It is essential to follow the explanations of the techniques and the pictures which go with them very carefully, to achieve the typical sound of the Flamenco stroke, which is the main point in this book. If the practice pieces on the CD sound better than your own playing, it is not because of my guitar or the recording technique, but solely because of the stroke and the tone production. Listen to the examples on the CD as often as possible to get a feeling for phrasing, articulation and tone production.
I hope you enjoy this book and I wish you every success with the Flamenco guitar.
Table of Contents
TOC of Flamenco Guitar Method I
The Sound of the Flamenco Guitar
Pulgar and ima-Downstroke
Pulgar and Rasgueo
i- and p-Downstroke with Golpe
m-Golpe with Downstroke
La Guitarra Flamenca
Modo Dórico - Harmony and chords
List of Compositions and Music Examples
Sencillos I (Tangos)
Sencillos I (simplified notation)
Estudio por Soleá
Sencillos II (Tangos)
Naino I (Tangos)
Naino II (Tangos)
Naino III (Tangos)
Naino IV (Tangos)
Mantón I (Soleá)
Caí I (Alegrías en Do)
Ayudado Exercise I
Ayudado Exercise II
Mantón II (Soleá)
i-Downstroke with Golpe (Garrotín)
p-Downstroke with Golpe and p-Upstroke (Garrotín)
Naino IV (Tangos)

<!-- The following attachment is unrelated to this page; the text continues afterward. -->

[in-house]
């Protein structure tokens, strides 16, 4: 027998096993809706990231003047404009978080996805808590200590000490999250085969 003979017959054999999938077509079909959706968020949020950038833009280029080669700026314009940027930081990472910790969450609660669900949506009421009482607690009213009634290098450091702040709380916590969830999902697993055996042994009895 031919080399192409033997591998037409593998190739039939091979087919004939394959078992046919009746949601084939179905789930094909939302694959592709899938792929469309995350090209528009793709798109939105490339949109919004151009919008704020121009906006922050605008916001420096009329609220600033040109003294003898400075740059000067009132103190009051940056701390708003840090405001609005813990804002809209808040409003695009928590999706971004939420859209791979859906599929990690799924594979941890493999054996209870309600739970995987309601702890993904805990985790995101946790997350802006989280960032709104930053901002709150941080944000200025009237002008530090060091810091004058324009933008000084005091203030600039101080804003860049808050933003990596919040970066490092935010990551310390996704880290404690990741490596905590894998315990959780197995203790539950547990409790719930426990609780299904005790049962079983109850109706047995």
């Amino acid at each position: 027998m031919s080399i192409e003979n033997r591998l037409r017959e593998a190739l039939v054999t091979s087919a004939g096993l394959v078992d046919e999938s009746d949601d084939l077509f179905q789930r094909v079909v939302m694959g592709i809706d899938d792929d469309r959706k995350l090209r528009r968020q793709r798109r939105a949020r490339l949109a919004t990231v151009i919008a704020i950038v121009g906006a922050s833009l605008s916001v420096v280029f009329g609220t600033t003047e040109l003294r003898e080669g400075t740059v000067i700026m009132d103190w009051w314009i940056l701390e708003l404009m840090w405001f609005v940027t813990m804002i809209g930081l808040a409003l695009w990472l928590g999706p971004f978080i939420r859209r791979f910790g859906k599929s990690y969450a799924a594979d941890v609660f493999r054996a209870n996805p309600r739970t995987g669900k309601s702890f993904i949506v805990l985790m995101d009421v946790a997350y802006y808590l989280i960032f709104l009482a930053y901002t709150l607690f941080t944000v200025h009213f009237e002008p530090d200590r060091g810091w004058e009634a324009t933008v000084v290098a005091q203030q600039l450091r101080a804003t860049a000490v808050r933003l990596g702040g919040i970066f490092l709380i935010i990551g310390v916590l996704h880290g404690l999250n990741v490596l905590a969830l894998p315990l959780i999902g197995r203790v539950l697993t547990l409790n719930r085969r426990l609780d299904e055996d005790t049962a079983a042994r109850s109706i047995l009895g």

Quejío I (Taranto)
Rumba-Compás I - VI
Tresillo I - IV
Tangos-Compás with Tresillos
Soleá-Compás with Tresillos I
Soleá-Compás with Tresillos II
Soleá-Compás with Tresillos III
Soleá-Compás with Tresillos IV
Fandango de Huelva (Intro)
Fandango de Huelva (Copla)
Paso Lento (Alegría)
TOC of Flamenco guitar Method II
Development of Flamenco
Flamenco in the 50s and Today
El Cante - El Baile - El Toque
List of Music Examples and Compositions
Arpegio Exercise I -IV
Quejío II (Taranto)
Mantón IV (Soleá)
Mantón V (Soleá)
Mantón VI (Soleá)
Rumbita II (Rumba)
Tremolo Exercise I
Tremolo Exercise II
Quejío III (Taranto)
Picado Exercise I - III
Compás Exercise I-IV (Bulerías)
Bulerías-Compás I - XVIII
Columpio I - III(Bulerías)
Mantón VIII (Soleá)
Mantón IX (Soleá)
Mantón X (Soleá)
Mantón XI (Soleá)
Alegría en Mi I (Compás Exercise)
Alegría en Mi II (Compás Exercise)
Alegría en Mi III (Intro)
Alegría en Mi IV (Escobilla)
Alegría en Mi V (Puente)
Caí II (Alegría en Do)
Caí III - V (Alegría en Do)
Columpio IV (Bulerías Intro)
Columpio V (Bulerías)
Quejío IV (Taranto)
Naino VI (Tangos)
Naino VII (Tangos)
Naino VIII (Tangos
The traditional posture of the Flamenco guitarist is ideal for your back and spine (see picture 1.7). The guitar rests against the upper part of the body and is held tightly between thigh and upper arm. Do not support the guitar at any other points. Certainly not with your left hand (picture 1.6). Your thighs should be horizontal, your seat at knee level or, better, below your knee. Unfortunately, ....